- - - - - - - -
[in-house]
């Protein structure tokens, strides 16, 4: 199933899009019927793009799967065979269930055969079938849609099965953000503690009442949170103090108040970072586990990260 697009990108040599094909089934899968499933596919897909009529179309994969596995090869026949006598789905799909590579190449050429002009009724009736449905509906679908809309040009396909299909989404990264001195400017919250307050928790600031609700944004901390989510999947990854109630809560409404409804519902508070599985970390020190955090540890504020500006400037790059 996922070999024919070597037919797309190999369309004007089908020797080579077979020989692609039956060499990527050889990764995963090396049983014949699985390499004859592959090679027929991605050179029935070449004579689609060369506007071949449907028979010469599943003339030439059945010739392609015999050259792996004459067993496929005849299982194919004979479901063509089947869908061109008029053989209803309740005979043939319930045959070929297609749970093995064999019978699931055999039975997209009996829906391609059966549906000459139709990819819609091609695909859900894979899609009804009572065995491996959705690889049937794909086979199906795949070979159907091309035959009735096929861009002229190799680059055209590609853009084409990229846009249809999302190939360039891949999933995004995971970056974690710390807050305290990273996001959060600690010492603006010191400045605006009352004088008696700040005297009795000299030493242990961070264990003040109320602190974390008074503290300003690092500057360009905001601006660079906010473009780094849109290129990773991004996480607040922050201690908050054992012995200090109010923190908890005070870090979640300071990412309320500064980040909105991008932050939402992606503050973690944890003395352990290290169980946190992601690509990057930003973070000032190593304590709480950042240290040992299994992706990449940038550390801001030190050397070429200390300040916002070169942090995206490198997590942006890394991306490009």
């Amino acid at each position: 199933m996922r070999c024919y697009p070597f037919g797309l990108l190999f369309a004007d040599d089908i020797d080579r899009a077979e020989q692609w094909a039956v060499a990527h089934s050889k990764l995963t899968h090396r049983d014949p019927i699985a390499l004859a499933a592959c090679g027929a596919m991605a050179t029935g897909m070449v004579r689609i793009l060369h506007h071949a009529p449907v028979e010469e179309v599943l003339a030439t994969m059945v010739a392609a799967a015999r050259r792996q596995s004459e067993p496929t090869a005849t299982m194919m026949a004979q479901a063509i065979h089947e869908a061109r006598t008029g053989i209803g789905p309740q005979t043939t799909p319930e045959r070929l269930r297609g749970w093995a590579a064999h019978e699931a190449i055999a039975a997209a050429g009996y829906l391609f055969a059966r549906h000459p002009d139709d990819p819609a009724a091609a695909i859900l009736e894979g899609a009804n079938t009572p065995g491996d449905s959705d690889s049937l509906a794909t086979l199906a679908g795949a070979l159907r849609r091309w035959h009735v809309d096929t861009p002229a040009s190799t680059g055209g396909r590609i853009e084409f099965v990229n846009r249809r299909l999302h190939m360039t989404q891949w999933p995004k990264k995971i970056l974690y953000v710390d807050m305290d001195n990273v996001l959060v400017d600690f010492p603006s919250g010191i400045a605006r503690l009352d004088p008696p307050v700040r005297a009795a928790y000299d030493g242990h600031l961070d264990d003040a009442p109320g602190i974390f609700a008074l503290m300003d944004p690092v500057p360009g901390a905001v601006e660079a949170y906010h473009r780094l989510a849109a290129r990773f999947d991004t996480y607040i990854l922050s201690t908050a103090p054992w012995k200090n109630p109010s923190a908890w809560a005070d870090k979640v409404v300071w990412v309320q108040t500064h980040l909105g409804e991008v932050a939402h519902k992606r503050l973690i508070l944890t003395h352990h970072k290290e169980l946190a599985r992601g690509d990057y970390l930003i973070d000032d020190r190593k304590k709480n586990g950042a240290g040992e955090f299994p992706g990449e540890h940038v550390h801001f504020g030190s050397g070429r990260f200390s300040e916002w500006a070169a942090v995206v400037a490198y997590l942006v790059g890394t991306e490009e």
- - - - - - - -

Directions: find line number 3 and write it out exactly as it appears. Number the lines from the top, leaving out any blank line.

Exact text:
């Amino acid at each position: 199933m996922r070999c024919y697009p070597f037919g797309l990108l190999f369309a004007d040599d089908i020797d080579r899009a077979e020989q692609w094909a039956v060499a990527h089934s050889k990764l995963t899968h090396r049983d014949p019927i699985a390499l004859a499933a592959c090679g027929a596919m991605a050179t029935g897909m070449v004579r689609i793009l060369h506007h071949a009529p449907v028979e010469e179309v599943l003339a030439t994969m059945v010739a392609a799967a015999r050259r792996q596995s004459e067993p496929t090869a005849t299982m194919m026949a004979q479901a063509i065979h089947e869908a061109r006598t008029g053989i209803g789905p309740q005979t043939t799909p319930e045959r070929l269930r297609g749970w093995a590579a064999h019978e699931a190449i055999a039975a997209a050429g009996y829906l391609f055969a059966r549906h000459p002009d139709d990819p819609a009724a091609a695909i859900l009736e894979g899609a009804n079938t009572p065995g491996d449905s959705d690889s049937l509906a794909t086979l199906a679908g795949a070979l159907r849609r091309w035959h009735v809309d096929t861009p002229a040009s190799t680059g055209g396909r590609i853009e084409f099965v990229n846009r249809r299909l999302h190939m360039t989404q891949w999933p995004k990264k995971i970056l974690y953000v710390d807050m305290d001195n990273v996001l959060v400017d600690f010492p603006s919250g010191i400045a605006r503690l009352d004088p008696p307050v700040r005297a009795a928790y000299d030493g242990h600031l961070d264990d003040a009442p109320g602190i974390f609700a008074l503290m300003d944004p690092v500057p360009g901390a905001v601006e660079a949170y906010h473009r780094l989510a849109a290129r990773f999947d991004t996480y607040i990854l922050s201690t908050a103090p054992w012995k200090n109630p109010s923190a908890w809560a005070d870090k979640v409404v300071w990412v309320q108040t500064h980040l909105g409804e991008v932050a939402h519902k992606r503050l973690i508070l944890t003395h352990h970072k290290e169980l946190a599985r992601g690509d990057y970390l930003i973070d000032d020190r190593k304590k709480n586990g950042a240290g040992e955090f299994p992706g990449e540890h940038v550390h801001f504020g030190s050397g070429r990260f200390s300040e916002w500006a070169a942090v995206v400037a490198y997590l942006v790059g890394t991306e490009e």